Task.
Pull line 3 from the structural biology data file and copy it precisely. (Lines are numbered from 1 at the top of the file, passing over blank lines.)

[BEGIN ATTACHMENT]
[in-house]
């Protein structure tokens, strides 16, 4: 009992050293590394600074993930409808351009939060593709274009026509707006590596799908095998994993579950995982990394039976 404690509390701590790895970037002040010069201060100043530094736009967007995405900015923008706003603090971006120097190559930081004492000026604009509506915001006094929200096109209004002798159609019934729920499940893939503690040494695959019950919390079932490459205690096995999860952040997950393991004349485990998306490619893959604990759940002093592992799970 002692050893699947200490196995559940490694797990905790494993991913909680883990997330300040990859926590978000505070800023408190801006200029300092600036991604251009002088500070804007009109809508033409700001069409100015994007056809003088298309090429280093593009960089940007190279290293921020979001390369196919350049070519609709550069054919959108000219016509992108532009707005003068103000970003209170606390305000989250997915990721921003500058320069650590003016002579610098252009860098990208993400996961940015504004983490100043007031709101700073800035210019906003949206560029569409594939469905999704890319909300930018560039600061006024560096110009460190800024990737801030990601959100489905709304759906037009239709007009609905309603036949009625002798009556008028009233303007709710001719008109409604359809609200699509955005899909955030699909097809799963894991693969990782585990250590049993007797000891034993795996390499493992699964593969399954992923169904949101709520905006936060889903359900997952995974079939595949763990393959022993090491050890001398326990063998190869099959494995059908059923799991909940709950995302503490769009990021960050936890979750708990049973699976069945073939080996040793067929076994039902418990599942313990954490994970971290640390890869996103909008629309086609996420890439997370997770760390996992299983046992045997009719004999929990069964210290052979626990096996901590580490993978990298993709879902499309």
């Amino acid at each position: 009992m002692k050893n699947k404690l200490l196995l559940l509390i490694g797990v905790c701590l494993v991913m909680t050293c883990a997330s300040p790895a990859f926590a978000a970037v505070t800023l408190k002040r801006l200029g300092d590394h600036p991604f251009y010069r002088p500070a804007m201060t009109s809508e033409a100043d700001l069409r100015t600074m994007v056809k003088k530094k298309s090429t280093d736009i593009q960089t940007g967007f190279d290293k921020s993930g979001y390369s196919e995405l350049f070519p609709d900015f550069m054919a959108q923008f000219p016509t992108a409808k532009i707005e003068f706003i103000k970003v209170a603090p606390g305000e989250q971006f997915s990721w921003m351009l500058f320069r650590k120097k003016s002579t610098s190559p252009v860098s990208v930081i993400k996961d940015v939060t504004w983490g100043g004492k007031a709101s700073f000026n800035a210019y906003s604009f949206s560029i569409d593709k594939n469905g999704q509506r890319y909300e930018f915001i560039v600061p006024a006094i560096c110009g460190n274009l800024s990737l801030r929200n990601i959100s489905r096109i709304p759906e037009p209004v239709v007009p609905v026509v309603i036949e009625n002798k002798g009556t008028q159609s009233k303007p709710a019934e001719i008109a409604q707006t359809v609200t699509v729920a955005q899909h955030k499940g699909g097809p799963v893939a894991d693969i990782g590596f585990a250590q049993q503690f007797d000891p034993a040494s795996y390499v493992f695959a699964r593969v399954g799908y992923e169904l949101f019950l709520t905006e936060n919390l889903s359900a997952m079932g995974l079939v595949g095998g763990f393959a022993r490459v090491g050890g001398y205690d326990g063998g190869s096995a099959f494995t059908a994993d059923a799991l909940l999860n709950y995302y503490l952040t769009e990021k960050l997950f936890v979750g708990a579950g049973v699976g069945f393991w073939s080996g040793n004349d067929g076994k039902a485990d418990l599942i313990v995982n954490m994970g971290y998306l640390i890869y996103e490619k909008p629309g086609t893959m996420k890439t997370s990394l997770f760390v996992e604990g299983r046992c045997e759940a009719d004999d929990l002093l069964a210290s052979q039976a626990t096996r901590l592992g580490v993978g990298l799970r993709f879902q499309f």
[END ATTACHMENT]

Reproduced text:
């Amino acid at each position: 009992m002692k050893n699947k404690l200490l196995l559940l509390i490694g797990v905790c701590l494993v991913m909680t050293c883990a997330s300040p790895a990859f926590a978000a970037v505070t800023l408190k002040r801006l200029g300092d590394h600036p991604f251009y010069r002088p500070a804007m201060t009109s809508e033409a100043d700001l069409r100015t600074m994007v056809k003088k530094k298309s090429t280093d736009i593009q960089t940007g967007f190279d290293k921020s993930g979001y390369s196919e995405l350049f070519p609709d900015f550069m054919a959108q923008f000219p016509t992108a409808k532009i707005e003068f706003i103000k970003v209170a603090p606390g305000e989250q971006f997915s990721w921003m351009l500058f320069r650590k120097k003016s002579t610098s190559p252009v860098s990208v930081i993400k996961d940015v939060t504004w983490g100043g004492k007031a709101s700073f000026n800035a210019y906003s604009f949206s560029i569409d593709k594939n469905g999704q509506r890319y909300e930018f915001i560039v600061p006024a006094i560096c110009g460190n274009l800024s990737l801030r929200n990601i959100s489905r096109i709304p759906e037009p209004v239709v007009p609905v026509v309603i036949e009625n002798k002798g009556t008028q159609s009233k303007p709710a019934e001719i008109a409604q707006t359809v609200t699509v729920a955005q899909h955030k499940g699909g097809p799963v893939a894991d693969i990782g590596f585990a250590q049993q503690f007797d000891p034993a040494s795996y390499v493992f695959a699964r593969v399954g799908y992923e169904l949101f019950l709520t905006e936060n919390l889903s359900a997952m079932g995974l079939v595949g095998g763990f393959a022993r490459v090491g050890g001398y205690d326990g063998g190869s096995a099959f494995t059908a994993d059923a799991l909940l999860n709950y995302y503490l952040t769009e990021k960050l997950f936890v979750g708990a579950g049973v699976g069945f393991w073939s080996g040793n004349d067929g076994k039902a485990d418990l599942i313990v995982n954490m994970g971290y998306l640390i890869y996103e490619k909008p629309g086609t893959m996420k890439t997370s990394l997770f760390v996992e604990g299983r046992c045997e759940a009719d004999d929990l002093l069964a210290s052979q039976a626990t096996r901590l592992g580490v993978g990298l799970r993709f879902q499309f």